Cinema Sound

The Alloy Orchestra practices the art of Blackmail

There are people who love "the movies," and there are people who love film. The former love the entire movie-going experience, from the snack bar to the interminable previews to the blockbuster du jour that thunders across the screen at a deafening volume; the latter group gladly eschews the frills of chocolate-covered raisins, CGI special effects and Will Smith in exchange for an emotionally fulfilling film, with characterization and acting that do justice to a master director's vision. This second group regularly attends the Webster Film Series, which strives to present the daring and innovative and memorable; the measure of the WFS' success is found in a visit from the three-man Alloy Orchestra.

Ken Winokur, Terry Donahue and Roger Miller (of the band Mission of Burma, not the "King of the Road"), use computers, clarinets and a wall of percussion instruments known as "the rack of junk" to perform original scores for silent movies. Since 1991, Alloy Orchestra has sonically enhanced cinematic treasures such as Douglas Fairbanks' The Black Pirate and the slapstick comedy shorts of Buster Keaton and Harold Lloyd.

For the current tour, Alloy performs with Alfred Hitchcock's 1929 film Blackmail. Released as both a silent movie and a talkie, Blackmail is the story of a young girl who kills her would-be rapist, then finds herself trapped between the police investigator (her boyfriend, no less) and a nefarious blackmailer. These noir story elements and the Hitchcockian flair make it ideal for Alloy accompaniment.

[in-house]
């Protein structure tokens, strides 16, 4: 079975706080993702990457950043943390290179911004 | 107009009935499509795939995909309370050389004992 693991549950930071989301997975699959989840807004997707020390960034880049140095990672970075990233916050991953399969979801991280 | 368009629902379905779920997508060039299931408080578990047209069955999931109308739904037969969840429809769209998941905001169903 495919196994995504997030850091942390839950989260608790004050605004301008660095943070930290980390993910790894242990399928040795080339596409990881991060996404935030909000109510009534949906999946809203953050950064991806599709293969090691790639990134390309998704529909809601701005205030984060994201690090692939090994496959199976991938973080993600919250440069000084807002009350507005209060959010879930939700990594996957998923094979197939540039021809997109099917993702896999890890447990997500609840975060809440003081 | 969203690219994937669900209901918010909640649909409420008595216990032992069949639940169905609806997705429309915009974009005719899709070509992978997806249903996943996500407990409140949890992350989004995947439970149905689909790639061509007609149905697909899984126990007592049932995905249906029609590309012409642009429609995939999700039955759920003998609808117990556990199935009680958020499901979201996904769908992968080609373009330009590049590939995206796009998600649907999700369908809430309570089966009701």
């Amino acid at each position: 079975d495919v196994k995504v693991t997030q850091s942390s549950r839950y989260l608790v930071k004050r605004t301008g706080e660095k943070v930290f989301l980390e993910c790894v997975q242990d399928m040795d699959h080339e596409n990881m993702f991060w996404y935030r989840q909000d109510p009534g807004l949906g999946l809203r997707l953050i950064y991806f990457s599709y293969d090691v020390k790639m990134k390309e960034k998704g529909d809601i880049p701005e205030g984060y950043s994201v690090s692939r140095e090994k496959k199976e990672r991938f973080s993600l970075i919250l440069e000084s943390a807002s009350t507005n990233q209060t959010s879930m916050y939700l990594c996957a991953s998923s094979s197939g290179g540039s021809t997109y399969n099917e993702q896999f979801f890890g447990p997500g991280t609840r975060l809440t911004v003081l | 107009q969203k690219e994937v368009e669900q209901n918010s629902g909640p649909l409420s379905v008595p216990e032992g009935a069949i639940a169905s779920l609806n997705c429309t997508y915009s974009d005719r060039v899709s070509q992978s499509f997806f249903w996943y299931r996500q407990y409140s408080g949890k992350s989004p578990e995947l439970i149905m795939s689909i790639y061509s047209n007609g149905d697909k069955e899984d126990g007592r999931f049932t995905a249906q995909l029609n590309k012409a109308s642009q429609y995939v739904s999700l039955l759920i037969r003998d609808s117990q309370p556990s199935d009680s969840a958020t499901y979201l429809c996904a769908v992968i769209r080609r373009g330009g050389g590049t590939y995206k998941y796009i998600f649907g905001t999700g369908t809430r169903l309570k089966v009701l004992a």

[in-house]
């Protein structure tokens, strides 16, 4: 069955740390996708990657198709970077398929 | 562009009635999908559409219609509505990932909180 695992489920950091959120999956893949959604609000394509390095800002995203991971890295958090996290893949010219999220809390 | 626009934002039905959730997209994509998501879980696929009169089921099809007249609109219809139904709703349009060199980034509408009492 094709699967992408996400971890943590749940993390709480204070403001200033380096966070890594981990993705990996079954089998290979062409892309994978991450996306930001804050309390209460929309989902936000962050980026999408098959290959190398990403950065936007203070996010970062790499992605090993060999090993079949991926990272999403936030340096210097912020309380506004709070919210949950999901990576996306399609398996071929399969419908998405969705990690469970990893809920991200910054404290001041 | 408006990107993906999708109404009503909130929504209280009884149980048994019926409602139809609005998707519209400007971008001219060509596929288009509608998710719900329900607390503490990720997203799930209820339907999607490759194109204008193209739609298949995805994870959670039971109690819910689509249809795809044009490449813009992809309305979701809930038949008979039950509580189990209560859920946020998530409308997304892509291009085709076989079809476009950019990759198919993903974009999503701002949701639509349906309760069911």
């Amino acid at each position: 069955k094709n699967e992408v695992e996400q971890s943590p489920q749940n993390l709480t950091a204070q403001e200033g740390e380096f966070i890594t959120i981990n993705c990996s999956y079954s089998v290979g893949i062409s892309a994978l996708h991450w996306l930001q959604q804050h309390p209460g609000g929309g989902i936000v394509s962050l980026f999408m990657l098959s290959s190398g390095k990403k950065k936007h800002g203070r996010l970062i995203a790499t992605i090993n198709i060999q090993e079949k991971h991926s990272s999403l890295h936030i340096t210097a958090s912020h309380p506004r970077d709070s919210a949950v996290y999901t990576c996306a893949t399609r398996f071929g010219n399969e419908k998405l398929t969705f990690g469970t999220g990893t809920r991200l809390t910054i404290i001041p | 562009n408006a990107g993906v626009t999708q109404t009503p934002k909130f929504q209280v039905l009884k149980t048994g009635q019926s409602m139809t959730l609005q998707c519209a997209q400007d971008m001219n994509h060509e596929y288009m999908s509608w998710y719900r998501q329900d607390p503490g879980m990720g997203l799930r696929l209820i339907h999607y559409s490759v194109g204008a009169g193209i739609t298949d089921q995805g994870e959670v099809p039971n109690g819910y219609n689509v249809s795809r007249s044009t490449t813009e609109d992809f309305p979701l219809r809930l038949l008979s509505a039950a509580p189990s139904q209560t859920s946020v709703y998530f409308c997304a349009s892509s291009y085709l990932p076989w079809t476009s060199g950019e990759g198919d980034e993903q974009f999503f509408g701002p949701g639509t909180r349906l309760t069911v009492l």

Anny Ondra: How do you write music for a beauty 
who enjoys lingerie and stabbing?
Anny Ondra: How do you write music for a beauty who enjoys lingerie and stabbing?

The trio used their standard methodology to score Blackmail: repeated viewings of the film, playing along as the movie unfolds. "It's a bit of a free-for-all," laughs Winokur. "We just play the tape on a studio deck and jam with it, one person or another throwing out ideas, and another person comes in behind it, until you get something good." This process requires multiple viewings, followed by twenty or thirty full rehearsals of the score. "Rehearsals are our secret weapon," Winokur adds. "We end up with a very polished show by rehearsing it a lot, and we do something that's very complex and very intricate and still seems perfect to the audience."

Much of Alloy's success also comes from the orchestra members' commitment to serving the film, and their careful analysis of when they should provide sound effects and when they need to enhance the mood.

"Every scene we think about this," says Winokur. "Comedies and sound effects? You almost can't do too many of them. But when we're doing Blackmail, it's a serious film, and the sound effects tend to shatter the mood of the piece."

Alloy's loyalty to the filmmakers' vision seems as anachronistic as the reality of a live band providing a true soundtrack, i.e., one that buttresses the film rather than overpowering it in this THX Digital Sound era. But the Alloy Orchestra bridges the worlds of film appreciation, musical composition and the avant garde to craft a work of art, a timeless creation that transcends any era. The end result is beautiful whether you love "the movies" or film.

 
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